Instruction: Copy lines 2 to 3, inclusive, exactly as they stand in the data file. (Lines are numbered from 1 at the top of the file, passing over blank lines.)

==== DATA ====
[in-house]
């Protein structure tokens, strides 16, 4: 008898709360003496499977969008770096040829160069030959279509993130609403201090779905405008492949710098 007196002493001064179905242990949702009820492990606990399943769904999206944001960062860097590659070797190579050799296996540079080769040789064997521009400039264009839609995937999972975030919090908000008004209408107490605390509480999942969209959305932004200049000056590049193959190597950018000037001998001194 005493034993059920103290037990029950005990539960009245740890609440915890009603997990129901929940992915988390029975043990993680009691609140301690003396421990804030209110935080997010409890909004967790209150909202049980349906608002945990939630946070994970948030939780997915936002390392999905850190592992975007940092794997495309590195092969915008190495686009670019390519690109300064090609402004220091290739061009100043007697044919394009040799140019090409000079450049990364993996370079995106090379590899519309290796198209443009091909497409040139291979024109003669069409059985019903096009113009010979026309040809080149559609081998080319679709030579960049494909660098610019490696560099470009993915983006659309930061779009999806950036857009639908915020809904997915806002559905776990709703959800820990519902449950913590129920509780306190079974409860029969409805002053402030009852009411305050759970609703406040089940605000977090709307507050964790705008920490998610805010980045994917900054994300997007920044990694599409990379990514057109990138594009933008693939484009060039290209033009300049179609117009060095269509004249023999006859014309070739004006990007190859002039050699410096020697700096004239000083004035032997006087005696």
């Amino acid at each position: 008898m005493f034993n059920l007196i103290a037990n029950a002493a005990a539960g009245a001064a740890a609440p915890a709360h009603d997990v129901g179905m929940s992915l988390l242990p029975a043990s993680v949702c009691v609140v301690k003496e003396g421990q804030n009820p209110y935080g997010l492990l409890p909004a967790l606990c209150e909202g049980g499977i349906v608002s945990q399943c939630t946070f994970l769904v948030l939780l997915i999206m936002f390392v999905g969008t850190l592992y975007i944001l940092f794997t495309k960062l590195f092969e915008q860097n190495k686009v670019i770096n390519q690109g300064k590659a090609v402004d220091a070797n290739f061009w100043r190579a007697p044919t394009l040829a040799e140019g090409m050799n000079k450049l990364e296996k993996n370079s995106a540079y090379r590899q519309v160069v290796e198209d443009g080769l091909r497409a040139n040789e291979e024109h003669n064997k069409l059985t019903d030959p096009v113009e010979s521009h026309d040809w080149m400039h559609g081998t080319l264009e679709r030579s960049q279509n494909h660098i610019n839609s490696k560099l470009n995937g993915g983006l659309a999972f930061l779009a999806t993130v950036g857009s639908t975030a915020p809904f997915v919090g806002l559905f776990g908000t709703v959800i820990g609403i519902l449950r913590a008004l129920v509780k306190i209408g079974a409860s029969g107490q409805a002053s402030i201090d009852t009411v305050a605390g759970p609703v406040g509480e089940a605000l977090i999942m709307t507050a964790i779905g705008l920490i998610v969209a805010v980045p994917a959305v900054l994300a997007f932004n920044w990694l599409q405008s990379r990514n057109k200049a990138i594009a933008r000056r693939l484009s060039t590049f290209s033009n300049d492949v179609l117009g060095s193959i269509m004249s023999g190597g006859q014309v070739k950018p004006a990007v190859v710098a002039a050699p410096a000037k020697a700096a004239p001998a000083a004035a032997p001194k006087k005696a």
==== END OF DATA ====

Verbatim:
């Protein structure tokens, strides 16, 4: 008898709360003496499977969008770096040829160069030959279509993130609403201090779905405008492949710098 007196002493001064179905242990949702009820492990606990399943769904999206944001960062860097590659070797190579050799296996540079080769040789064997521009400039264009839609995937999972975030919090908000008004209408107490605390509480999942969209959305932004200049000056590049193959190597950018000037001998001194 005493034993059920103290037990029950005990539960009245740890609440915890009603997990129901929940992915988390029975043990993680009691609140301690003396421990804030209110935080997010409890909004967790209150909202049980349906608002945990939630946070994970948030939780997915936002390392999905850190592992975007940092794997495309590195092969915008190495686009670019390519690109300064090609402004220091290739061009100043007697044919394009040799140019090409000079450049990364993996370079995106090379590899519309290796198209443009091909497409040139291979024109003669069409059985019903096009113009010979026309040809080149559609081998080319679709030579960049494909660098610019490696560099470009993915983006659309930061779009999806950036857009639908915020809904997915806002559905776990709703959800820990519902449950913590129920509780306190079974409860029969409805002053402030009852009411305050759970609703406040089940605000977090709307507050964790705008920490998610805010980045994917900054994300997007920044990694599409990379990514057109990138594009933008693939484009060039290209033009300049179609117009060095269509004249023999006859014309070739004006990007190859002039050699410096020697700096004239000083004035032997006087005696």
């Amino acid at each position: 008898m005493f034993n059920l007196i103290a037990n029950a002493a005990a539960g009245a001064a740890a609440p915890a709360h009603d997990v129901g179905m929940s992915l988390l242990p029975a043990s993680v949702c009691v609140v301690k003496e003396g421990q804030n009820p209110y935080g997010l492990l409890p909004a967790l606990c209150e909202g049980g499977i349906v608002s945990q399943c939630t946070f994970l769904v948030l939780l997915i999206m936002f390392v999905g969008t850190l592992y975007i944001l940092f794997t495309k960062l590195f092969e915008q860097n190495k686009v670019i770096n390519q690109g300064k590659a090609v402004d220091a070797n290739f061009w100043r190579a007697p044919t394009l040829a040799e140019g090409m050799n000079k450049l990364e296996k993996n370079s995106a540079y090379r590899q519309v160069v290796e198209d443009g080769l091909r497409a040139n040789e291979e024109h003669n064997k069409l059985t019903d030959p096009v113009e010979s521009h026309d040809w080149m400039h559609g081998t080319l264009e679709r030579s960049q279509n494909h660098i610019n839609s490696k560099l470009n995937g993915g983006l659309a999972f930061l779009a999806t993130v950036g857009s639908t975030a915020p809904f997915v919090g806002l559905f776990g908000t709703v959800i820990g609403i519902l449950r913590a008004l129920v509780k306190i209408g079974a409860s029969g107490q409805a002053s402030i201090d009852t009411v305050a605390g759970p609703v406040g509480e089940a605000l977090i999942m709307t507050a964790i779905g705008l920490i998610v969209a805010v980045p994917a959305v900054l994300a997007f932004n920044w990694l599409q405008s990379r990514n057109k200049a990138i594009a933008r000056r693939l484009s060039t590049f290209s033009n300049d492949v179609l117009g060095s193959i269509m004249s023999g190597g006859q014309v070739k950018p004006a990007v190859v710098a002039a050699p410096a000037k020697a700096a004239p001998a000083a004035a032997p001194k006087k005696a």